Today’s appointment at Parkway Eye Center turned out to be a very unpleasant experience. First I was informed by the staff that the $185 assessment would only be free (waived) after the surgery, which came as a huge shock to me because no one ever warned me of the details and conditions. I argued that 1) in the email 2) at the forum – it was advertised as “free lasik assessment”, and that it was an extremely misleading message.
They said someone else would attend to me and that to see the doctor I’d still have to pay $185 for consultation. I expressed my discontent: I took half a day off just to come here and even rescheduled another doctor appointment [at LSC] to accommodate this one, just because a friend of mine strongly recommended me that doctor. He urged me, “Go see Dr. LHM. My parents got Lasik from him years ago and they still have perfect eyesight.”
After the marketing staff did eye screening for me, she said that instead of having the full lasik assessment, I could opt for just the doctor consultation, which would be $75. I had no choice so I agreed.
The famous doctor did explain things well, but I must sidetrack a bit first. He said, “Yes in your case there’s a risk. There’s 1% of chance that things might not go well with your right eye, and if that happens you can’t blame it on me.”
He continued, “I already heard some commotion out there made by you.”
I was utterly shocked when he *blamed me* for causing commotion (seriously?) when his staffs were the one who employed DECEIVING, MISLEADING advertising message. LSC and Shinagawa clinics offered me free assessment without any hidden charges. yet this reputable eye center refused to even apologize.
Then after the session, at the reception counter, I advised them to please change their PowerPoint content – instead of writing “Free Assessment” – they should LIST the conditions and INFORM the patient beforehand.
Yet the staffs were almost giggling at my serious request.
Going back to Dr. LHM’s consultation, basically the scars on my cornea are not in the center, so I am still suitable for Lasik. HOWEVER, for IntraLase on my right eye, there is a very rare 1% chance that laser might be blocked by the scar and if that occurs, I could have a flap melt (basically it means bad) and I could end up with irregular astigmatism. Or I could opt for the older method – Microkeratome blade – for 0% risk. Nevertheless, because my power is so high, I would end up with very thin cornea, which means I wouldn’t be able to have lasik enhancement again if my power ever came back, and I wouldn’t be able to wear contact lenses either way due the changes in the cornea shape.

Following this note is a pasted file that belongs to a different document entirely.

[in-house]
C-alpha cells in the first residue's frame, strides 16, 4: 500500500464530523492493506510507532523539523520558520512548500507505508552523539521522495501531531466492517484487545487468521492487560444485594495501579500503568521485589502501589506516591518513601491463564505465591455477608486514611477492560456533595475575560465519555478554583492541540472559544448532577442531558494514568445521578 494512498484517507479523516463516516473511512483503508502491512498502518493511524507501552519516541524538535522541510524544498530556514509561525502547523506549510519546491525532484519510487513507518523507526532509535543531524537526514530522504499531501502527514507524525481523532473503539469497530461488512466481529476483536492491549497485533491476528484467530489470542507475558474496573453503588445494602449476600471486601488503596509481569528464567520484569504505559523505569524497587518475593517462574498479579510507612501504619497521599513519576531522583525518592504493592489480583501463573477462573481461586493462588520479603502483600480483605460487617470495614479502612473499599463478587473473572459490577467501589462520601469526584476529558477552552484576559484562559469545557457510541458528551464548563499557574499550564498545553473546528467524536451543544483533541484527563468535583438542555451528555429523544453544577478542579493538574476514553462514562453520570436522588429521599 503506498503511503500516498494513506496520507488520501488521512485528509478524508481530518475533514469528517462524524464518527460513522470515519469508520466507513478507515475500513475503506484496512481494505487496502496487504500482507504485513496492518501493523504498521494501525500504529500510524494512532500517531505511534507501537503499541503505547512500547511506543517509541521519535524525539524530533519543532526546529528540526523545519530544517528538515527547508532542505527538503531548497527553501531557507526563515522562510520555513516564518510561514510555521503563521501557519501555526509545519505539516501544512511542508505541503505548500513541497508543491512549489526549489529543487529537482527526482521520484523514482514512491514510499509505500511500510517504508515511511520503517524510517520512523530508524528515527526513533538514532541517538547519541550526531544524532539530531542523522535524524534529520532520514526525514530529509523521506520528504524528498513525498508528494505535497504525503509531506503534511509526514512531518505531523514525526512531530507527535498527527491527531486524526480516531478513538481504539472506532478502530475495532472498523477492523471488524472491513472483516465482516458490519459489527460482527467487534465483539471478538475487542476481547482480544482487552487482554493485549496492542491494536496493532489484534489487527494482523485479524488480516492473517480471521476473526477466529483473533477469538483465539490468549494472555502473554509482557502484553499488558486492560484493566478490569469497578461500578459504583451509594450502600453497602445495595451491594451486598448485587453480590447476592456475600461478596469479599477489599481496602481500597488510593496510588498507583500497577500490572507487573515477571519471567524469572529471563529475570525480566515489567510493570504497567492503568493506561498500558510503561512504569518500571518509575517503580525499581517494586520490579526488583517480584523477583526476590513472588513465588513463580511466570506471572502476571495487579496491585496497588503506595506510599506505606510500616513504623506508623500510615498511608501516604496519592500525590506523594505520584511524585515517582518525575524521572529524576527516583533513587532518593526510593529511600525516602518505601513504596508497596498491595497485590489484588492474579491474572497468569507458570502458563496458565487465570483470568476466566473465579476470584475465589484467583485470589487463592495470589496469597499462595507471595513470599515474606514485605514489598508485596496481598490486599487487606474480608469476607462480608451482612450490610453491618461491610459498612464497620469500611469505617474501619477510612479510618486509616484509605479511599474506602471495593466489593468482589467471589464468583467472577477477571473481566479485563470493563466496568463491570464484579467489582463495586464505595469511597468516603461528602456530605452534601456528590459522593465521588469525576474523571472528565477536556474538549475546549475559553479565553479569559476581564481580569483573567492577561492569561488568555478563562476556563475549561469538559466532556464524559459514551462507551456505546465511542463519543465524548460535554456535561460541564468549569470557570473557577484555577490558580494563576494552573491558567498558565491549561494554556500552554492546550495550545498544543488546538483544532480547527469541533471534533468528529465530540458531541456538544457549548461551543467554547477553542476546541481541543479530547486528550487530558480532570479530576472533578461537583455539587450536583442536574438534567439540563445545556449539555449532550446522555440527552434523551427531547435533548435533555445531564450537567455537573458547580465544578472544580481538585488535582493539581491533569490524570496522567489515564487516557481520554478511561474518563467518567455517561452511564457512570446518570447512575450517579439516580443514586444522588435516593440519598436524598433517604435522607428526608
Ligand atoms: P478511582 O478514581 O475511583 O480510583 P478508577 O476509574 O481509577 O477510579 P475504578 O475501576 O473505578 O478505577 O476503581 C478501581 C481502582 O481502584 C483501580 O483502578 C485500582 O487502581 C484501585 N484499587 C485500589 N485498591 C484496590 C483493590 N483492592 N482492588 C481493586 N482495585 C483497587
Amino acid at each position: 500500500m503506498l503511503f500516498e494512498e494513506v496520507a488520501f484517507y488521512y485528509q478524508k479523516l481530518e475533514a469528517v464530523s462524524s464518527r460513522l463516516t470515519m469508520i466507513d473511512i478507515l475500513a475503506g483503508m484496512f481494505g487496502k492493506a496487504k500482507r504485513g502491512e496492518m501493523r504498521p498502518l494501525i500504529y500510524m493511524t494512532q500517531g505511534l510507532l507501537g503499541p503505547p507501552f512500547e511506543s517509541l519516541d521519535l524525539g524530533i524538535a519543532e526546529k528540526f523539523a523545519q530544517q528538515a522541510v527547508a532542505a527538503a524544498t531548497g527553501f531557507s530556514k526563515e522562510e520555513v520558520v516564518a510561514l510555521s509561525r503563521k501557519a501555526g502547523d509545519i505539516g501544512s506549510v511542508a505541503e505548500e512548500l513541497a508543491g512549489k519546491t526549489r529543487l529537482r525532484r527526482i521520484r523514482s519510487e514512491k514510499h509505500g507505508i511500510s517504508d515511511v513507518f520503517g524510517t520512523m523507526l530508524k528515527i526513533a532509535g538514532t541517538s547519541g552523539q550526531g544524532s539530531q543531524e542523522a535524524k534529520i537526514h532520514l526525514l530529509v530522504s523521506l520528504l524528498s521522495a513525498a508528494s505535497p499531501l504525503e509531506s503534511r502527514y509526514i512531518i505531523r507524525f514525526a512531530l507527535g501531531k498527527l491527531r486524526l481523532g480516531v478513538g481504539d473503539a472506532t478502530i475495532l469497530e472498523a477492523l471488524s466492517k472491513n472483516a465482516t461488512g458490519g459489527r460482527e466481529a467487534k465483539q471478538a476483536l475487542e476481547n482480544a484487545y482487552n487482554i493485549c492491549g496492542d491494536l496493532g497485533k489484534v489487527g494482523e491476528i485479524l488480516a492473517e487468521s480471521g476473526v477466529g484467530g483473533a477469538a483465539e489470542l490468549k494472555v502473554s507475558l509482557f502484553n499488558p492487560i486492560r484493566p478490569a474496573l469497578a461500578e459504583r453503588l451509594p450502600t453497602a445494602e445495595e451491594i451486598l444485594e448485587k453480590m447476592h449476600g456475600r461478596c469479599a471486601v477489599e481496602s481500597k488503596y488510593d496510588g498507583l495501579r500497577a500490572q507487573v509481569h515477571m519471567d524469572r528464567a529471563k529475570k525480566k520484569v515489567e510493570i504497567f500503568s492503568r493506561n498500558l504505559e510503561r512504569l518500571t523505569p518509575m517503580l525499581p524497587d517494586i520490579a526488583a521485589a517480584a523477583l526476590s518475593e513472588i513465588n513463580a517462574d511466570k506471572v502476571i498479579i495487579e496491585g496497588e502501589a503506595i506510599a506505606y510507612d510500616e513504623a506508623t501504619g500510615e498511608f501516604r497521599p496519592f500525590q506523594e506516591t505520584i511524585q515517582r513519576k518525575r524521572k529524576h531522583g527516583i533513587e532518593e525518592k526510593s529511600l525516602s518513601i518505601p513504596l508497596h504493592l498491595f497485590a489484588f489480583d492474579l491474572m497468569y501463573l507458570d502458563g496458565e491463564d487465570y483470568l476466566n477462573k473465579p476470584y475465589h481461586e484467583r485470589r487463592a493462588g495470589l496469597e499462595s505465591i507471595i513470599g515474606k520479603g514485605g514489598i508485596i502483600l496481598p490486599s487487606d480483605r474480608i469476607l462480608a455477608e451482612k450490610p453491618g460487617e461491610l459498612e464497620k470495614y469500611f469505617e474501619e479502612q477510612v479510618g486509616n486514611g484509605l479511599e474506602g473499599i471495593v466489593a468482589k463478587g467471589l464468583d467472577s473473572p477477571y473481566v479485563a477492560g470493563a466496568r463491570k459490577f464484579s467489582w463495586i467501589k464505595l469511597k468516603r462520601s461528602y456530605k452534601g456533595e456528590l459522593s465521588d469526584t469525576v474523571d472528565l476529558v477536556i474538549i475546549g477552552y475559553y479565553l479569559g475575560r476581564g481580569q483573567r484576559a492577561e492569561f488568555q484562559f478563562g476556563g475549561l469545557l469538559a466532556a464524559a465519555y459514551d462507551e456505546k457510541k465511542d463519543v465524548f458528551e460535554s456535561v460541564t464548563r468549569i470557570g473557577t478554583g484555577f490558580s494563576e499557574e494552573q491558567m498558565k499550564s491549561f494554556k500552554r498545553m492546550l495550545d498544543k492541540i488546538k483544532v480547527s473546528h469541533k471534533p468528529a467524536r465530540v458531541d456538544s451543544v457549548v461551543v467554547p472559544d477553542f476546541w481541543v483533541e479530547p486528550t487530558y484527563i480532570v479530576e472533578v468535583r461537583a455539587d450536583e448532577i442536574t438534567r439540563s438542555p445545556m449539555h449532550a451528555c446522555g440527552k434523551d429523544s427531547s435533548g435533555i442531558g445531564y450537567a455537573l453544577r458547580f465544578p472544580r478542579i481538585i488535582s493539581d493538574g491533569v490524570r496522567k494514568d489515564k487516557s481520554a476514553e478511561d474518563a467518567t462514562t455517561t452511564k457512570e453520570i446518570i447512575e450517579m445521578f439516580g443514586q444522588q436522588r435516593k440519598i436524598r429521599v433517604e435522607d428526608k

He said there’s a 97-98% chance of me achieving 20/20 or 20/30. As for the 1% risk for my right eye, he said he’s handled many cases like this before and is very confident that it wouldn’t happen in most cases. And of course, due to my high power and my scar, I’m only suitable for the most expensive lasik (IntraLase Custom/Ace/Tissue-Saving) – $4000 + for both eyes.
I somewhat believed in his expertise but I hated what he said about me causing “commotion” in the clinic. Experience and expertise cannot compensate for the lack of integrity and honesty in medical practice. You’re not just treating a case. You should be treating a patient in the most sensitive, considerate manner from his or her point of view. As a doctor, you shouldn’t be accusing your prospect client blindly instead of investigating in the issue. If I were him, I’d sit down and reflect, Why did she react that way? Why did she feel cheated? The case is simple: because they were not being honest.
What they failed to grasp was that the consultation fee was not the problem. The problem was that they used unethical marketing schemes and ambiguous communications to lure clients. It didn’t matter if it costed $1 or $200 for consultation. What was crucial was the reason and the expectations that I was charged for it. Since I were told explicitly in email and in person that attending the doctor’s forum would qualify me for free lasik assessment, I was only mentally ready for free lasik assessment. If I’d been told that consultation would not be free, I’d be mentally prepared to pay.
Nothing beats the feeling of being cheated.
I’ve lost a huge slice of confidence in that clinic. Regardless of his expertise or experience, I no longer feel safe in his hands, and I almost have a presentiment that I might really fall into the unlucky 1% risk category (and still not allowed to complain about the foreseen disaster if it ever occurs).
My lasik journey has only begun. I might not do it in Singapore if I can’t find a doctor with whom I’m comfortable.